Saturday, May 17, 2008

Nuclear power revival - real or just talk?

The nation's quiescent nuclear power industry should adopt the polar bear as its mascot.

Nothing has done more to boost the chances of a nuclear plant revival in the U.S. than the ubiquitous photos of helpless polar bears struggling to maintain balance on ever-shrinking floes as global warming eats away at their once boundless icy real estate.

The companies that design and build nuclear reactors and the energy utilities that would buy and operate them have seized on global-warming fears to offer nuclear power as the non-carbon-polluting alternative to fossil fuel generation.

And...shhhh (they whisper), as an added bonus, we won't have to spend billions invading other countries (OK, maybe Canada) to keep the raw material for that energy coming.

Putting aside the still pesky problem of what to do with spent uranium rods and some lingering concerns about widespread human death and environmental destruction should the midnight to eight shift fall asleep while the plants' innards burp, the industry could have a winner on their hands.

Some pluses:

* Safety Since the Three-Mile Island scare near Harrisburg in 1979 that sent the industry into a polar bear freeze, nuclear power plants have demonstrated a near flawless safety record here and internationally.

* Others are doing it France gets 77 percent of its electricity from nuclear reactors. Japan gets 30 percent. Residents of the Garden State may be surprised to learn that New Jersey relies on home-grown nuclear power for 40 percent of its energy needs.

* The competition are environmental bad boys To keep pace with growing energy demand, the nation needs to build more power plants. Conventional energy plants are powered either by coal or natural gas--both contributors to greenhouse gases. Coal has a special place in the pantheon of environmental villains. Read: The dark side of energy independence or watch the current Comcast On Demand viewing of Burning the Future: Coal in America

* The competition gets costlier The rising cost of both coal and natural gas is eroding their historic standing as the nation's preferred sources of ample and cheap power fuel.

So, there really is something to all this talk in the media about a nuclear revival, right?

The industry is doing its best to convince you and political leaders (who control the levers of federal subsidies and state environmental controls) that this is the case.

It has cranked up a public relations effort in Washington and state capitols and has had great success in getting ink and electrons for its side of the energy debate.

[In New Jersey, the nuclear lobby got to practice is arguments over the past year in supporting a 20-year renewal of the federal operating license for the Oyster Creek nuclear plant--the nation's oldest--in Forked River, NJ. See: NJ nuke's relicensing looks like a done deal and More on New Jersey nuclear advocacy ]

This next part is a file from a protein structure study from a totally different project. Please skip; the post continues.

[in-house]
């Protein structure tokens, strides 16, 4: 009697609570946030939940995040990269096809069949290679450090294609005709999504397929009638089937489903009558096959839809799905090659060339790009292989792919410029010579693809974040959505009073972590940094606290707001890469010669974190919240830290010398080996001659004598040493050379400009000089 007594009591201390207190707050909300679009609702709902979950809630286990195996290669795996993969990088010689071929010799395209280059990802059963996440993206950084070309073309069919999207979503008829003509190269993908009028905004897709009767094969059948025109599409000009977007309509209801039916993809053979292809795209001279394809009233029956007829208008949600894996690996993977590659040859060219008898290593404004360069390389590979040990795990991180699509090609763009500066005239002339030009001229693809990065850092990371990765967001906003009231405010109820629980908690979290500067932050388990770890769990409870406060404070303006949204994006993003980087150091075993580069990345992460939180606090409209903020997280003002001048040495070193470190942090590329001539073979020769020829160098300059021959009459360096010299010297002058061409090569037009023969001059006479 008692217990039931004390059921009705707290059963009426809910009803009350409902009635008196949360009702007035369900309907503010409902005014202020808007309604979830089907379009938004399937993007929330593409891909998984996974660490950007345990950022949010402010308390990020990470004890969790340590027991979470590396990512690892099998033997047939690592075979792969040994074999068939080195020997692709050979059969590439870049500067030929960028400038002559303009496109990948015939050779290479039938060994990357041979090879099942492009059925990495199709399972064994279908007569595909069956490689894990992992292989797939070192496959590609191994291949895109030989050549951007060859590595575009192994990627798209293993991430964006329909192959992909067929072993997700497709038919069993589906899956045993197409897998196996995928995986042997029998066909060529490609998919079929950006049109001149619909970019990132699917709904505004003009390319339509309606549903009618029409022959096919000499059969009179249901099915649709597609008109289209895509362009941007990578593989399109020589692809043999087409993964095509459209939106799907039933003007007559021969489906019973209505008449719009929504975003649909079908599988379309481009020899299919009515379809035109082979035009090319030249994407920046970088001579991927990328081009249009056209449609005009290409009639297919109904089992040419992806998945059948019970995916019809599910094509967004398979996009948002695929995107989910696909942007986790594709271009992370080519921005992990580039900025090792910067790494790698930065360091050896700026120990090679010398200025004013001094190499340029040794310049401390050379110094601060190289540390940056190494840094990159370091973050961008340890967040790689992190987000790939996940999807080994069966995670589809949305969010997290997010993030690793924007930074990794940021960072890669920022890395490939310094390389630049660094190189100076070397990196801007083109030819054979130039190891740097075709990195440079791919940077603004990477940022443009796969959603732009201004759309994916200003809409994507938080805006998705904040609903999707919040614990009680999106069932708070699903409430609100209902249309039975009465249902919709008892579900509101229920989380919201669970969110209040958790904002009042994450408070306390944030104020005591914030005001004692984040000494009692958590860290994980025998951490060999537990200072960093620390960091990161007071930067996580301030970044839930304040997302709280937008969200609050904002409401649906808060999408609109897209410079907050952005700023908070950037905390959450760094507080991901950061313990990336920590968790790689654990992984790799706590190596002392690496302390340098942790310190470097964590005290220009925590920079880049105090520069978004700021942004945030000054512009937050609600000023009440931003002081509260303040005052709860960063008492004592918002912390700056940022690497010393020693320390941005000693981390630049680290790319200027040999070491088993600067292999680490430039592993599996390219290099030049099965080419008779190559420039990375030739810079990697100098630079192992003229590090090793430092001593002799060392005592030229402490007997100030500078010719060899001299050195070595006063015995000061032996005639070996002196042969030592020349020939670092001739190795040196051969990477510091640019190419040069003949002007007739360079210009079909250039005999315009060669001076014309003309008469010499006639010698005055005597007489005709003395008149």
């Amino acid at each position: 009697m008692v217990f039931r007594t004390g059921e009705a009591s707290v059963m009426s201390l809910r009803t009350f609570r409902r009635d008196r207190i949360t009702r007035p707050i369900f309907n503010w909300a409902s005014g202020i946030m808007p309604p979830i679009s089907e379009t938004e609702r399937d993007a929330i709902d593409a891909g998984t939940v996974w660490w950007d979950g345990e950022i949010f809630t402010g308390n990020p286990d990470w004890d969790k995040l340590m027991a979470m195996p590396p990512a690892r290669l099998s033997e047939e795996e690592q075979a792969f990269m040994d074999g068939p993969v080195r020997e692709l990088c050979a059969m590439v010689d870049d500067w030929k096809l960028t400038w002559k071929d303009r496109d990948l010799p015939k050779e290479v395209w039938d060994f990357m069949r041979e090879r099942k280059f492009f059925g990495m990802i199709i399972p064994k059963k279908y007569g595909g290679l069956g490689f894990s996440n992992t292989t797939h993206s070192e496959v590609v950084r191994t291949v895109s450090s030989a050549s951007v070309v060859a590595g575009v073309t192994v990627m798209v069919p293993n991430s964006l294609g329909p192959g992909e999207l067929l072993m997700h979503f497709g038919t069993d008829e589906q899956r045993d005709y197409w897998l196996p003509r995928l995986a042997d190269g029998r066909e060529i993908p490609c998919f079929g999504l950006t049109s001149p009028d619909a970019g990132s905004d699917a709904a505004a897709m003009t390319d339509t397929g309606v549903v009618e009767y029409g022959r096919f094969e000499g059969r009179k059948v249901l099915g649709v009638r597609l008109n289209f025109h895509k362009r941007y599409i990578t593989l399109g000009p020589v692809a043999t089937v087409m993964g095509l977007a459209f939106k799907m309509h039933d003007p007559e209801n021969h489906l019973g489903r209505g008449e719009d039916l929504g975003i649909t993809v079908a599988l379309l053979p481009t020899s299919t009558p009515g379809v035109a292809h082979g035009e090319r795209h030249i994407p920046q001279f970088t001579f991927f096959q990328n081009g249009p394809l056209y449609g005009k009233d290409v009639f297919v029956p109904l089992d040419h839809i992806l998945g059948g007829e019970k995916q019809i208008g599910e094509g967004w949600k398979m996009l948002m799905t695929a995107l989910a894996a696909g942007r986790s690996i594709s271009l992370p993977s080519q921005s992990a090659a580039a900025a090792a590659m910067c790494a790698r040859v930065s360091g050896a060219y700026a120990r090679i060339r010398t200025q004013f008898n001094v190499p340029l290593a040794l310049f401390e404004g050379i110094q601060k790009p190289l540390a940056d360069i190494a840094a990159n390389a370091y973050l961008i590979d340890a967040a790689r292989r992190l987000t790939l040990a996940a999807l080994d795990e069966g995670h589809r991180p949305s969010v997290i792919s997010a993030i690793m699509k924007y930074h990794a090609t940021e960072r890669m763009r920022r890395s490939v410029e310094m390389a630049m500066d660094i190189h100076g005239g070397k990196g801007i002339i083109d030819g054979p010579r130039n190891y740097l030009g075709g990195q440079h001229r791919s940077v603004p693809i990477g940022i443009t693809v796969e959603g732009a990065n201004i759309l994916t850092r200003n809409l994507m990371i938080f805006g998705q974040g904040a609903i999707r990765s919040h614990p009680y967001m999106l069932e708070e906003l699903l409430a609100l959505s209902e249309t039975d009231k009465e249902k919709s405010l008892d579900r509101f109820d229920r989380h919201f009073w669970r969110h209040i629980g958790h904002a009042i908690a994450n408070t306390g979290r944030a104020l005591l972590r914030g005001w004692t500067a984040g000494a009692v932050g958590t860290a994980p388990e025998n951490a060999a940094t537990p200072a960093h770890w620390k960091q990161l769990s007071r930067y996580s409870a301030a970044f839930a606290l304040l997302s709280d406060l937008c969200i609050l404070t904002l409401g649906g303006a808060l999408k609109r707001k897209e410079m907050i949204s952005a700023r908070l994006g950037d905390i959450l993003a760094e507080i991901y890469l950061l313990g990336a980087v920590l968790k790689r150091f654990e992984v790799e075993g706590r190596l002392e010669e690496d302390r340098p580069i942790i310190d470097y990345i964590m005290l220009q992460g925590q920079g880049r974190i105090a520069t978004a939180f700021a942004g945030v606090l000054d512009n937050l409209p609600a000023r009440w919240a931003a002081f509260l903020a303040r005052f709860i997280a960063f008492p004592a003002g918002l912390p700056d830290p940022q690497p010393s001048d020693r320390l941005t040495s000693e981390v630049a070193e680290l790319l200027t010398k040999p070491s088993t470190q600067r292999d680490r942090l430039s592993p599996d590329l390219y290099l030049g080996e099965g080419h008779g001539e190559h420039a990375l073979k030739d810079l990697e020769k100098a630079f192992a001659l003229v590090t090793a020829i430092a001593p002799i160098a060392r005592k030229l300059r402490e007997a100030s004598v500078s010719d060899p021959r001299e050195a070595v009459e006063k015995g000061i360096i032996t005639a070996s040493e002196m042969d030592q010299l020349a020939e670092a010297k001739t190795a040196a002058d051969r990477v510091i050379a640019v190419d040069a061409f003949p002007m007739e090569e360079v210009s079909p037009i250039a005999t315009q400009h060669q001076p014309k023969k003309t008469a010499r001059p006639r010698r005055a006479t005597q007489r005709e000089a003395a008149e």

There also are signs of interest in building new plants from more than a few utilities.

In New Jersey energy giant PSEG has made no secret of the fact that it is exploring the possibility of adding a new reactor in South Jersey, where it already has three nuclear stations.

And just this past week in Pennsylvania, PPL announced that it has informed the U.S. Nuclear Regulatory Commission that it might apply for a license for a third reactor at the Susquehanna nuclear power plant about 75 miles northwest of the Lehigh Valley.

But most of the announcements about energy company interest in testing the nuclear waters are couched in lots of "maybes."

That's due to a host of hard-to-quantify variables, including questions about: projected construction costs, financial market support, government financing, tax breaks or outright subsidies (remember there are new upstarts in solar and wind vying for their slice of the federal financial pie), hints of the softening of opposition among some national environmental organizations, but offsetting prospects for continuing opposition from regional enviro-groups and other NIBYites.

One of the big challenges receiving recent media attention is the soaring construction price tag.

The Wall Street Journal reported on May 12 that the industry has received new sticker-shock projections of between $5 billion to $12 billion per plant--double to quadruple earlier rough estimates.

"The latest projections follow months of tough negotiations between utility companies and key suppliers, and suggest efforts to control costs are proving elusive. Estimates released in recent weeks by experienced nuclear operators - NRG Energy Inc., Progress Energy Inc., Exelon Corp., Southern Co. and FPL Group Inc. - "have blown by our highest estimate" of costs computed just eight months ago, said Jim Hempstead, a senior credit officer at Moody's Investors Service credit-rating agency in New York."

The Journal ended its piece by noting that PSEG's CEO Ralph Izzo concedes that, due to rising construction costs, his company may not be big enough alone to build a nuclear plant, even though it is a nuclear operator.

That could mean simply that joint ventures may be the wave of the future. Or it could be a signal to government that it needs to pony up even more than before.

In any case, the nuclear 'revival' may have to be postponed for a least until the polar bears are up to their necks in water.


A full copy of the Wall Street Journal's (paid-subscription) story is available at the Alliance for Nuclear Responsibility website here.

In Chicago Boyz : Nuclear Power Cost Over-runs

In Science Daily: Questioning Nuclear Power's Ability To Forestall Global Warming

In Politico: Environmentalists see fission on nuclear power

In Atlanta Journal-Constitution: Southern's Ala. nuclear reactors raise new doubts

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